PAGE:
I dreaded that point in the evening when the sun would kiss goodnight, and darkness set in – just after five pm. Bedtime was like Groundhog Day.
It seemed a garden spring was permanently installed right behind my eyes because as soon as I turned out the lights, the water would drip in every direction down my face. I couldn’t understand this, there was a sadness that wanted to be released yet I had no idea where all the water was coming from. My face was equally watered in the same way first thing in the morning. My routine became habitual. I would sit on the loo, see my reflection on the wall across, my long eyelashes congealed – stuck together in clumps with yellow goo, I would then untangle, pick and brush them, and then clean my teeth and shower myself before I got going on my list of things from my diary. But only after a week of this I started to find it hard to even get out of bed. I began to feel alone and isolated, and even though I had wonderful and supportive friends, that loneliness was a direct result of bottling my unresolved feelings inside. A release was bound to have been forced out of me sooner or later. It did. It tumbled, crashed and crumbled on that Friday on the third week in February 2011.
That was after ten months in a peace, when I had moved to an isolated area in the west of Ireland for a new project.
That was when I fell down. I started to write a massive event from last year, associating with the eeriness of what had occurred. It was like raising a corpse. I realised I had not dealt with the emotion. I tormented myself, I couldn’t fathom why anyone would want to take life from me – I couldn’t comprehend why anyone wanted my last breath – why would anyone want to kill me? Two days passed in February 2011 where I barely slept and did not eat. On the Friday morning of day three, at nine am I fell down. I physically collapsed with exhaustion. I woke several hours later by the kitchen table where I had fallen and crushed my side. I cried – it didn’t stop. I was dealing with the biggest carousel of emotion in my life.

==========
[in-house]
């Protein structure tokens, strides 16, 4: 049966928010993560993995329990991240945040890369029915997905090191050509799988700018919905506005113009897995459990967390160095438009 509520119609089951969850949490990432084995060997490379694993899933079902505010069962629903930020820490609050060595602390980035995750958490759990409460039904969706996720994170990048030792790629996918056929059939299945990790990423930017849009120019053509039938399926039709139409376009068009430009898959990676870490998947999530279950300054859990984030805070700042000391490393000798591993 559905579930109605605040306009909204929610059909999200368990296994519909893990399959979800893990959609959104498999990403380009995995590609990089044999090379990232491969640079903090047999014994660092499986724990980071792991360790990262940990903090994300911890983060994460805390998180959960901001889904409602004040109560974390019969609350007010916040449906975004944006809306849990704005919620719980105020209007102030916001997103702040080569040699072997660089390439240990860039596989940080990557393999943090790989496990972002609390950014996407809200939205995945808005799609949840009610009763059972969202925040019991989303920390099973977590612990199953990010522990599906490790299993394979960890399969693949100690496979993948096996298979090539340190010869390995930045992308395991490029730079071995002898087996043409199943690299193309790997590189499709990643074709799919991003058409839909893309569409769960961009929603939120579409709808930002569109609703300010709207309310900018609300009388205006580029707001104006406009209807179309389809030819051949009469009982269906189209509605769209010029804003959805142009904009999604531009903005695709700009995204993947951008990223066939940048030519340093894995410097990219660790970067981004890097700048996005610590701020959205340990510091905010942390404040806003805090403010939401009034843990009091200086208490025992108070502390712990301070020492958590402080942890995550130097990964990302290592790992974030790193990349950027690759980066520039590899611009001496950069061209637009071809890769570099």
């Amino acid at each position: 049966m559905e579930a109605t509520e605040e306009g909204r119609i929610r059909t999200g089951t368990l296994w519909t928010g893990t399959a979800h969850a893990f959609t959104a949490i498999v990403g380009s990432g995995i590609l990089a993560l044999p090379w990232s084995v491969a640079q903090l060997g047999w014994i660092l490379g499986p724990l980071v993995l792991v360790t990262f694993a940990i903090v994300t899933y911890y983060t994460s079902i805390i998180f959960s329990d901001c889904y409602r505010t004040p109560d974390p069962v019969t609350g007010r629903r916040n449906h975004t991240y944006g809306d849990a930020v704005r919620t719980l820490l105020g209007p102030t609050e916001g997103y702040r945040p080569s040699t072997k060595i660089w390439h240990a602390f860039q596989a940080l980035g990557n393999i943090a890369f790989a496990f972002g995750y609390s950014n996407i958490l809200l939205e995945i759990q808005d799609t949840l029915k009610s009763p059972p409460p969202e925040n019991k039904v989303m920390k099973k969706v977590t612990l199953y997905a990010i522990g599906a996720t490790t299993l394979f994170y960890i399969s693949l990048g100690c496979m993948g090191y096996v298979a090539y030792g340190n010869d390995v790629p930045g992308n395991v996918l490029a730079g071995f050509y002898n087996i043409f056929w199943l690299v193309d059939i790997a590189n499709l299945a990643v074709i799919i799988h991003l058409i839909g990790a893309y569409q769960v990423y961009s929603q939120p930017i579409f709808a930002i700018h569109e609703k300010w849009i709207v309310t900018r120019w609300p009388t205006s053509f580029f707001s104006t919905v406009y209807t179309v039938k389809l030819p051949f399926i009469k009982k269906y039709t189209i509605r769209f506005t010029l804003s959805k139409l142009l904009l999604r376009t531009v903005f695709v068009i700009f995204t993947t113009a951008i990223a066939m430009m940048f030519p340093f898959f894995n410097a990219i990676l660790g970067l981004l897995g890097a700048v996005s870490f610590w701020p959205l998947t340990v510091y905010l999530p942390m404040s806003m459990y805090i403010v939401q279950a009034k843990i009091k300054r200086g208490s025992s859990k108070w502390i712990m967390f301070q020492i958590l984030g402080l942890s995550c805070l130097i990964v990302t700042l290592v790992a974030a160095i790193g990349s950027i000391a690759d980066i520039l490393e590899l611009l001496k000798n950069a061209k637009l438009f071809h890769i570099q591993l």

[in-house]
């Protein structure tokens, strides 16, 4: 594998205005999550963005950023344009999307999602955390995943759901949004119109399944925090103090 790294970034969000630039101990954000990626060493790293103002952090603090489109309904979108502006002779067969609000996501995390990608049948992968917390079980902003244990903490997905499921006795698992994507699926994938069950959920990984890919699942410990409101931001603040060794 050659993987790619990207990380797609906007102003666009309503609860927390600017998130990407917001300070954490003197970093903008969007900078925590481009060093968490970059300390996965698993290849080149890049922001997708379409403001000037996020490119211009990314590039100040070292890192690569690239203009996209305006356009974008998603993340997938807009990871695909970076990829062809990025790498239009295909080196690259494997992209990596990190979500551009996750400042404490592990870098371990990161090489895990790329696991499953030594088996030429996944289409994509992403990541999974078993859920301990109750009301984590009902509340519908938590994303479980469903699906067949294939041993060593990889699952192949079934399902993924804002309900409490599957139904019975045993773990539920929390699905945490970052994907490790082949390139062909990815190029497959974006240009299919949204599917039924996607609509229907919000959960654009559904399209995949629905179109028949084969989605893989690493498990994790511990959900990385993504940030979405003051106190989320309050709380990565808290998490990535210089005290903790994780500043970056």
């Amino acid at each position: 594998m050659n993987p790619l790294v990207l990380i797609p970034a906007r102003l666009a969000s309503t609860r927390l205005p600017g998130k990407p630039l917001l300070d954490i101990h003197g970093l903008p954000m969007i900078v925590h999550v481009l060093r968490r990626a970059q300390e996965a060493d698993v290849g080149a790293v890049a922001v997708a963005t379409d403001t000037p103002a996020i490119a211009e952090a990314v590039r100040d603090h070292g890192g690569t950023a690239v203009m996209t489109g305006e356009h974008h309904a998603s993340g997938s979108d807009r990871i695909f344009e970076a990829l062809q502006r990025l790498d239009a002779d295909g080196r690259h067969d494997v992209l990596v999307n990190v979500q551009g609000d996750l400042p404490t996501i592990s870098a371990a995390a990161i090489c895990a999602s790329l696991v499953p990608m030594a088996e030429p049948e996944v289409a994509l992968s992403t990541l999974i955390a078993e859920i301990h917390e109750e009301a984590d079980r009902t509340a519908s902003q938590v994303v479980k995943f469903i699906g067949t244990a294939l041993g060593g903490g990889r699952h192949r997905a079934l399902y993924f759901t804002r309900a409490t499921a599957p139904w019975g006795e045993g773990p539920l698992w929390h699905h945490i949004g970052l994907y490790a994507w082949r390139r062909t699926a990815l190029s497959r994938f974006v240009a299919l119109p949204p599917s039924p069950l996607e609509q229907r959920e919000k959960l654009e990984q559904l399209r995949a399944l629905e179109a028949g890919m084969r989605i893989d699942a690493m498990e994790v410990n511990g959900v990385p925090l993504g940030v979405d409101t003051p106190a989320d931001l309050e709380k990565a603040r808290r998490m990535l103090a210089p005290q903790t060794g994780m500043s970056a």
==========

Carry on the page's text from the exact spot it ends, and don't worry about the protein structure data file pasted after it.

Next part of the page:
You see, nearly a year ago I experienced something I never even thought would happen again. I experienced the unimaginable sensation of not being able to breathe. Looking back I thought I had taken my last breath ever. It didn’t dawn on me until a month ago that I could be dead. But I am not. I have another chance, another shot to continue at life. Life is the most important asset to me, you see – it always had been, I could have always talked perpetually about the massive beauty of a wildlife of animals immersed in the wilds in any part of the globe; but the thing was the experience of near-death gave a whole new meaning to live; an elevation to living; and an understanding of love on a whole new level.